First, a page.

But in terms of the voice, I just didn't know another way to write the experience of being neurodivergent than the way that that came out at the time, where the rules appear in the text in italics as she's speaking. So right now, it would be something like, “Don't sit too close to the microphone, don't sit too far away, make sure your voice is engaging and going up and down in its tone. Make sure you don't repeat yourself.”

So you would hear that as it's written in the book. People have said it's quite an immersive experience.

 

Allison Tait

Yes.

 

Anna Whateley

And I almost feel like I should apologize to them because yeah, I've had a lot of emails about that. And one friend who read a draft and has now been diagnosed on the spectrum as well, because she identified so strongly with Peta, she actually was like, wow, that's intense. And has then sought her own diagnosis.

 

Allison Tait

So from the first idea that you had there, like as you said, the voice, you know, was a fairly natural thing that came out naturally for you. It wasn't something that you had to think about too much. But what was the actual process of writing the novel? Because you've got a background in literary…

 

Anna Whateley

Yeah.

 

Allison Tait

Yeah. A literary kind of… Can you explain how that might have come into play here for us.

 

Anna Whateley

Yeah, I have to. Because otherwise, the story sounds a little bit… It sounds a little odd. But I do have 20 years’ experience studying fiction and a PhD in young adult fiction. So what I'm about to say isn't just coming out of nowhere. Obviously, I have a long history with books.

But I've been trying to write since the beginning of the year, this is about, this is two years ago, I tried writing with my children, we wrote a fantasy book and we wrote a chapter book sort of together as an experience to do that together, experimenting. Because I was stuck at home and couldn't work at the time.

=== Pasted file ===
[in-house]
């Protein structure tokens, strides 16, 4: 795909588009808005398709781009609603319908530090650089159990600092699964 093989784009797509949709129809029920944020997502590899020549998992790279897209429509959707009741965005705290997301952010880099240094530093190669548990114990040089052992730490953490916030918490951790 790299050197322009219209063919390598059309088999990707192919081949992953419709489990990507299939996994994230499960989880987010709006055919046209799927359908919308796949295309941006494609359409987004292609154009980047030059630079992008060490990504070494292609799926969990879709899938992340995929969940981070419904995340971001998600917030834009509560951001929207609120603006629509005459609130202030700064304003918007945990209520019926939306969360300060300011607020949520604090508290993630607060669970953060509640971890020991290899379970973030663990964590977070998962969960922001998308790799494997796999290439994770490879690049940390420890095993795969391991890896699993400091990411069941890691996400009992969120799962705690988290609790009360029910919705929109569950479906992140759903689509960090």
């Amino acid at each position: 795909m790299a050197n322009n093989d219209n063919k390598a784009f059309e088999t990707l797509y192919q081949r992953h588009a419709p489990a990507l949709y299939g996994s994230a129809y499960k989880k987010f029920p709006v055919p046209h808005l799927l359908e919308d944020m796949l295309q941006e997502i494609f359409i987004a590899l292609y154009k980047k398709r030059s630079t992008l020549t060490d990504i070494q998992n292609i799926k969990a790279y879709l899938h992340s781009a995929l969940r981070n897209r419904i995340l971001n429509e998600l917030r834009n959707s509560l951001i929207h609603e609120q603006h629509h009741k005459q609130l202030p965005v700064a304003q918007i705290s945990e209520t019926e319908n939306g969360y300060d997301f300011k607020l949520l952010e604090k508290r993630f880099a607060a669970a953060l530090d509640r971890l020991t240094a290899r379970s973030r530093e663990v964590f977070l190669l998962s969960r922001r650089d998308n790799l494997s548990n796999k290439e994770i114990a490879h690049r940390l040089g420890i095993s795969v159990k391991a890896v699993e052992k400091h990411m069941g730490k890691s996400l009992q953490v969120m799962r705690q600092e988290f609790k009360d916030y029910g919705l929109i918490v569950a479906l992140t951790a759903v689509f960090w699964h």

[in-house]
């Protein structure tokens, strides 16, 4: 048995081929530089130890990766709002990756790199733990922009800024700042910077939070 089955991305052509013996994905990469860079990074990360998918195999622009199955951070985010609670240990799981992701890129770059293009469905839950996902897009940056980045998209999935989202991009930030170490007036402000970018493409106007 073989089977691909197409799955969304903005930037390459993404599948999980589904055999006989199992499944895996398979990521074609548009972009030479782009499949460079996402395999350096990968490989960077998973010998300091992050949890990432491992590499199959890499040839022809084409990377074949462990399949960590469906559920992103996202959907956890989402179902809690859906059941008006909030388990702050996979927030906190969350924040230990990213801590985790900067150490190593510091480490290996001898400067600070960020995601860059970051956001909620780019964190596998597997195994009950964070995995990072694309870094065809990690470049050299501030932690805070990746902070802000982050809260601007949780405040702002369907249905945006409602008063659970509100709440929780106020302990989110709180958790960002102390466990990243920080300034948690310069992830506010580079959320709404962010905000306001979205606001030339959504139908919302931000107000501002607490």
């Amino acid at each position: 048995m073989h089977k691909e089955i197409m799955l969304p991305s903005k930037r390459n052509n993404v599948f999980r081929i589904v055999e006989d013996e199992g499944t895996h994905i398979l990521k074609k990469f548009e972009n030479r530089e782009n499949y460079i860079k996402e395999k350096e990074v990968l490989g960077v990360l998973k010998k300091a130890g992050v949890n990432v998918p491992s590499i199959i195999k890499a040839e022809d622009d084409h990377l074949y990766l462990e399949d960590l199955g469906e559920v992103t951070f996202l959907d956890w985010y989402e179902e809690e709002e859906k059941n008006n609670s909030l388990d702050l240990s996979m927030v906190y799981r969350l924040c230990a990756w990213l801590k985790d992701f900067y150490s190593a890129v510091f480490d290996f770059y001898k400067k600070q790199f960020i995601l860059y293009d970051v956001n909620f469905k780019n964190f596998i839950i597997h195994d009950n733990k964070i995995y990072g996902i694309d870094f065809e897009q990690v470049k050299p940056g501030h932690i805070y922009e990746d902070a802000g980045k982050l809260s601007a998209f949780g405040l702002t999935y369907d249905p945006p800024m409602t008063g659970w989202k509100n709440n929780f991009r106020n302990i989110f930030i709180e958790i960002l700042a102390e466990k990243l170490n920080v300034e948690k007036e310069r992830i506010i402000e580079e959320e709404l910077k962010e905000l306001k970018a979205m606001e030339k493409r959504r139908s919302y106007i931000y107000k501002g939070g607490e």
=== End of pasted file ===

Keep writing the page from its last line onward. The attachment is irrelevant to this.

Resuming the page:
So then what happened is I booked myself into a conference at the CYA in Brisbane, the Children's and Young Adult Literature Conference, where you have manuscripts reviewed. And I got a little excited and booked more sessions, lots of sessions, I just wanted to book loads because I wanted feedback. Because I missed having a supervisor like I had in my PhD. I wanted the one on one contact from them. And it seemed like financially a great investment.

So I booked them and then I realized that I didn't have a book that was worth submitting. I really love my middle grade fantasy, but looking at it, when I tried to write a synopsis and I couldn't, and I couldn't quite pitch it because it didn't have anything unique about it that I could really nail.

And then I realized that's the bit where they say, write a better book. And I thought this was my shot. And that I didn't want to waste it on one that I knew didn't meet the grade, it didn't come up to the standard.

And they were calling for Own Voices. And I thought I didn't really have a voice because I'm white. I live a very middle-class life now. And then I realized, you know, that I have ADHD and then I thought that could be something. I didn't know any female characters with ADHD in literature that I could look to. And you know, so then I thought, well, who are the young adults, female young adults with ADHD looking to?

So I thought, Okay, I'll give that a go. And I had about three weeks. So I sat down and I wrote and it took about two and a half weeks to get the first 45,000 out.